In addition to these pier-caught fish are a number of fish that that were taken in the surf near the pier. One of the rarest was a Pacific bigscale pomfret (Taractichthys steindachneri), one of only a handful recorded from the eastern Pacific. As reported by Fitch and Lavenberg (1968), the fish “was caught barehanded on March 17, 1964, in the surf near the Belmont Shore pier by a Long Beach fisherman, Kevin Desmond. This fish... was 678 mm TL, and weighed about 5.5 kg (12 lbs).”

The first escolar (Lepidocybium flavobrunneum) from California was picked up on shore at Long Beach in the spring of 1928. This fish, 734 mm TL, was reported upon by Myers (1932: as Xenogramma carinatum), and apparently represented the fifth or sixth known specimen from anywhere in the world. The second specimen from California was 610 mm TL and weighed 1835 g. It was picked up in the surf near Marineland of the Pacific's pier on August 1, 1960 (California Fish and Game, April 1978).

An oddity, although not a rare species, was a fish captured by hand in March of 1998. It seems a Belmont Pier angler spotted a fish that had beached itself on the sand while chasing a school of grunion into the shallow waters. The angler raced down to the beach and grabbed the fish. Turned out to be a 7-pound skipjack tuna (Euthynnus pelamis)! What the normally offshore fish was doing in these inshore waters is anyone's guess.

Lastly was the strange fish reported by Vernona Fath (Snookie), a fish that would match most of the exotic species in interest. In response to a PFIC Message Board thread concerning halibut that were brown on both sides, or white on both sides, she reported: “Yes, I have seen some of these halibut with unusual color patterns. Some have been solid. Others have been patchy. In 1955 there was an albino halibut caught off Belmont Pier. It was almost completely white with the exception of black fins, a black tail and black eyes. Fish apparently don't have pink eyes as in other albinism cases. This fish was 13 3/4 inches long and weighed less than a pound. It was a healthy specimen. It was also the first halibut with albinism to be caught and seen.” So yes, this pier does yield some unusual critters.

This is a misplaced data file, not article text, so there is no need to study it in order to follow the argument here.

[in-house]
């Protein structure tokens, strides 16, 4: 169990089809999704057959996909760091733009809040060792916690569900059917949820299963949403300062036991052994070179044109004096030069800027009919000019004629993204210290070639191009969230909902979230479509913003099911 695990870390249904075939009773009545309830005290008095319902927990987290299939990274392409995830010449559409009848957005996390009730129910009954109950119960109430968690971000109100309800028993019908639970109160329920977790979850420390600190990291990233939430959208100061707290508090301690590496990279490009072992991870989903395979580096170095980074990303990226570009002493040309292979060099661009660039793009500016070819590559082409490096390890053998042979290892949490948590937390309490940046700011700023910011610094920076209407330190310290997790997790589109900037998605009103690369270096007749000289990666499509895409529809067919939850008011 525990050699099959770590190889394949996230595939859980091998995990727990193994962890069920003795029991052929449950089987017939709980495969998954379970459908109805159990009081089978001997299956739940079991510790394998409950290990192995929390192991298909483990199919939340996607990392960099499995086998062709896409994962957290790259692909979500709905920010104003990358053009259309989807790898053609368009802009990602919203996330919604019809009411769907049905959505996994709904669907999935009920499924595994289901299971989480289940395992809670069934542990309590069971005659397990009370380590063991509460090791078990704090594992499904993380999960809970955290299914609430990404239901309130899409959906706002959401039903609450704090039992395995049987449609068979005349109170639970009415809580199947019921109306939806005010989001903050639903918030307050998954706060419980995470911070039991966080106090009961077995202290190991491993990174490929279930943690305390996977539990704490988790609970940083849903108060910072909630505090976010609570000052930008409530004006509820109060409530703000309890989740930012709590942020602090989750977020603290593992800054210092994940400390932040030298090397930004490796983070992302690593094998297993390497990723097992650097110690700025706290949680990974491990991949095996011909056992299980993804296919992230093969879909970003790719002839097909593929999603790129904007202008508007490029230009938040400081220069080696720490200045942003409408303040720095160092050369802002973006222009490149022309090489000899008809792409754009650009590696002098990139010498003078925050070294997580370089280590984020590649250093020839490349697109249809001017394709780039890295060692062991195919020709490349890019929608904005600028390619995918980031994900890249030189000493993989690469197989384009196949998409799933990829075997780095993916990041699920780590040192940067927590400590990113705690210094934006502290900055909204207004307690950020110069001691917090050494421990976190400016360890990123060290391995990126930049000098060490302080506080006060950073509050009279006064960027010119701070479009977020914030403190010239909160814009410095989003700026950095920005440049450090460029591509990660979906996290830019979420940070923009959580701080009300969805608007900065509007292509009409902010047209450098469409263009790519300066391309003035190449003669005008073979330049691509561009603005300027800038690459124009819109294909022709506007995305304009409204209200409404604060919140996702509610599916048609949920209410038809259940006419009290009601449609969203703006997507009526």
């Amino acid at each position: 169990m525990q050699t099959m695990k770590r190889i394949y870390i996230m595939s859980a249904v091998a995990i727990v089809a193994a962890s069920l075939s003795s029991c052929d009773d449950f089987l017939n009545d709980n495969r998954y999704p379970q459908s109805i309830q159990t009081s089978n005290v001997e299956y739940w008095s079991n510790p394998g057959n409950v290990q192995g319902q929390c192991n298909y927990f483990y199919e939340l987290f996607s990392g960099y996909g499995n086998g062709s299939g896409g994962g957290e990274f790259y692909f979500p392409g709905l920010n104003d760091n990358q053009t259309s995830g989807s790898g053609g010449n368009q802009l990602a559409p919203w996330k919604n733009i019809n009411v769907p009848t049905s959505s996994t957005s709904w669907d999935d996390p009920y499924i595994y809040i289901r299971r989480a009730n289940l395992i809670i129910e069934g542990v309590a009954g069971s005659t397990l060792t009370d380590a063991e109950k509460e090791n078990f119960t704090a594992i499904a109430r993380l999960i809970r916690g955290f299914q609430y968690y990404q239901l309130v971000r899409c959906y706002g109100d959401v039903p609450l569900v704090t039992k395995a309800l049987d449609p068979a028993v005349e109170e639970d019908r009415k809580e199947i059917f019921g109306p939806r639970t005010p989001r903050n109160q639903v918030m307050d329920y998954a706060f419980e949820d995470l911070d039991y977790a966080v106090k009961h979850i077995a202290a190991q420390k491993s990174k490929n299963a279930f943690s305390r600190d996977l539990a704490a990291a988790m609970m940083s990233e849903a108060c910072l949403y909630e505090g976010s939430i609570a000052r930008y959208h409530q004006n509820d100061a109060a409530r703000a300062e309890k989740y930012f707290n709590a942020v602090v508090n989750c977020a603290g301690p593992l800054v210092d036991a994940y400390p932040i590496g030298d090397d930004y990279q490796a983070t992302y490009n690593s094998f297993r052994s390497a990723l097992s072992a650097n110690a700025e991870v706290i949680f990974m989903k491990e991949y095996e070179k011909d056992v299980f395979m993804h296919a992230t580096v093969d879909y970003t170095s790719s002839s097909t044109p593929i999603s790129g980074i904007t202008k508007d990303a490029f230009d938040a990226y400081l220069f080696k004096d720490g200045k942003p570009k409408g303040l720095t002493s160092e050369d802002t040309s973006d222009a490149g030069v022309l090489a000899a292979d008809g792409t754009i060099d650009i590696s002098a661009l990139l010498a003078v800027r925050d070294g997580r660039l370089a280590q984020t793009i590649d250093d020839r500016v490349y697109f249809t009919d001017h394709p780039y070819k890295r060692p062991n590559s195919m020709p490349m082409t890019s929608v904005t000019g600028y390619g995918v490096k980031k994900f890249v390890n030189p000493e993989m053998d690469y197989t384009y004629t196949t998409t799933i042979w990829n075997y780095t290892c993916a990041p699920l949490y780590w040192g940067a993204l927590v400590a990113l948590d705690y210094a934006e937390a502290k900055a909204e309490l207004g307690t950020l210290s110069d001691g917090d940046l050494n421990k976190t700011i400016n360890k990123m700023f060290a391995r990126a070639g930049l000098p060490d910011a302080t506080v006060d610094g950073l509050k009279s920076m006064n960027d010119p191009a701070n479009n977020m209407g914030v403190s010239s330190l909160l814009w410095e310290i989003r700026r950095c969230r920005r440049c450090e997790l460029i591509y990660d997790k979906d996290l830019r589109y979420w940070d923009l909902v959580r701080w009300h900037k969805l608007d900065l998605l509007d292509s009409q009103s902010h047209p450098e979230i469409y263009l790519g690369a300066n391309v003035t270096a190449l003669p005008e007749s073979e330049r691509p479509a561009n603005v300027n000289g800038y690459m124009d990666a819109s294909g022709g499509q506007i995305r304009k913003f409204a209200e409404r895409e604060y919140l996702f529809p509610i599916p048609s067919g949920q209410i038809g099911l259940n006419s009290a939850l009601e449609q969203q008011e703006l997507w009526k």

Author's Note No. 2. An interesting story comes from George Van Zant, the writer for Saltwater Sportsman Magazine who calls himself “Piscatorial Prevaricator II.” He has a web site called George's Corner and one tidbit caught my eye: “Most of my elementary school years ['40s?] was spent on Belmont Pier where I raised money catching herring for the halibut fishermen. 5 cents each was the charge unless I swam the bait out, then it was 25 cents. I learned to swim in the Colorado Lagoon and more importantly I learned to catch smelt with a bent pin. I used them to catch 100 pound “rat-tail” sting rays off the lagoon floats.” Sounds like catching herring (queenfish) and smelt for live bait has been a standard technique for quite some time.

Author's Note No. 3. The pier played the part of another pier (the Balboa Pier) in episode 13 of the television series The O.C. Usually the Redondo Beach Pier played that part but it’s speculated that Belmont’s shape was preferred for a scene where two of the characters—Sandy and Rebecca—scattered the ashes of Max. It sounds just a tad complicated to me and I never even knew Max.

Author’s Note No. 4. The barge Annie B was accessible from the Belmont Pier for many years. It was where I spent one so-so night in 1988 with a group of marine biology students from Anderson Valley High School. We had traveled down from Boonville in vans and planned to spend the entire night on the barge in part to save the cost of a motel. Unfortunately, the catch was mostly queenfish and white croakers with a few mackerel mixed in for variety. Not exactly big game and I grew tired of answering the question—“Mr. Jones, when are we gong to catch some big fish?” Luckily most of the students were asleep by 3 AM while I continued to fish. It probably wasn’t the smartest decision since I had to drive a van to San Diego the next morning. In San Diego we made sure to stay at the Crystal Pier where we were able to do some fishing in between back-of-the aquarium tours at Sea World and the Birch Aquarium at Scripps. We did seek out the bigger fish (yellowtail) on the Mascot VI out of H&M Sportfishing but unfortunately most of the students were seasick for much of the trip. Once again, that’s why it’s called fishing not catching.

Fisherman had hero's heart
Families tell of man who lost his life trying to save another.

LONG BEACH - Fisherman Shann Deon Day was the type of man who didn't hesitate when he saw another man drowning.
Day, a 36-year-old Long Beach resident, was fishing off Belmont Veterans Memorial Pier at about 1:30 p.m. on Tuesday when he saw Melvin Monta Rabb jump in the water in an attempt to swim to the shore. Day didn't even remove his shoes before he dove in after him, witnesses said.
But soon, both men were struggling against the current. Day struggled to hold up the 27-year-old Rabb and tried to pull him toward the shore. Within minutes both men had gone under.